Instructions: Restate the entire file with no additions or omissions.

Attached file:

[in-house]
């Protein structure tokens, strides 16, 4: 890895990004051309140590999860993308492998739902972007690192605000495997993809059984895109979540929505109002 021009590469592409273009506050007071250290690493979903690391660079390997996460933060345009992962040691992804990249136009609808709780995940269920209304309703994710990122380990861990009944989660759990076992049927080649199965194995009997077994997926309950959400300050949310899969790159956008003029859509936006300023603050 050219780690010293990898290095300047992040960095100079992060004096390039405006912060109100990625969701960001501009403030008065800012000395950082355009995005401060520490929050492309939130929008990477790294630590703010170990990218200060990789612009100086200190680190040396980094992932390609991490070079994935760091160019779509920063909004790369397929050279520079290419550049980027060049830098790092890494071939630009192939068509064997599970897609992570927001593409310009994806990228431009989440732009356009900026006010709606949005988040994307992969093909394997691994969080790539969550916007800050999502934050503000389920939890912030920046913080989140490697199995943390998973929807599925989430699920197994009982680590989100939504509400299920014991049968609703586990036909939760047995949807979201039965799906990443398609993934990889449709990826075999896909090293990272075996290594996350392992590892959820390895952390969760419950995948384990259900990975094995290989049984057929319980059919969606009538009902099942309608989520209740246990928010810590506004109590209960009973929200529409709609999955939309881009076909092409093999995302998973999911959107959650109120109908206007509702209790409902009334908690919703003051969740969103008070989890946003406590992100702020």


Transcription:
[in-house]
């Protein structure tokens, strides 16, 4: 890895990004051309140590999860993308492998739902972007690192605000495997993809059984895109979540929505109002 021009590469592409273009506050007071250290690493979903690391660079390997996460933060345009992962040691992804990249136009609808709780995940269920209304309703994710990122380990861990009944989660759990076992049927080649199965194995009997077994997926309950959400300050949310899969790159956008003029859509936006300023603050 050219780690010293990898290095300047992040960095100079992060004096390039405006912060109100990625969701960001501009403030008065800012000395950082355009995005401060520490929050492309939130929008990477790294630590703010170990990218200060990789612009100086200190680190040396980094992932390609991490070079994935760091160019779509920063909004790369397929050279520079290419550049980027060049830098790092890494071939630009192939068509064997599970897609992570927001593409310009994806990228431009989440732009356009900026006010709606949005988040994307992969093909394997691994969080790539969550916007800050999502934050503000389920939890912030920046913080989140490697199995943390998973929807599925989430699920197994009982680590989100939504509400299920014991049968609703586990036909939760047995949807979201039965799906990443398609993934990889449709990826075999896909090293990272075996290594996350392992590892959820390895952390969760419950995948384990259900990975094995290989049984057929319980059919969606009538009902099942309608989520209740246990928010810590506004109590209960009973929200529409709609999955939309881009076909092409093999995302998973999911959107959650109120109908206007509702209790409902009334908690919703003051969740969103008070989890946003406590992100702020």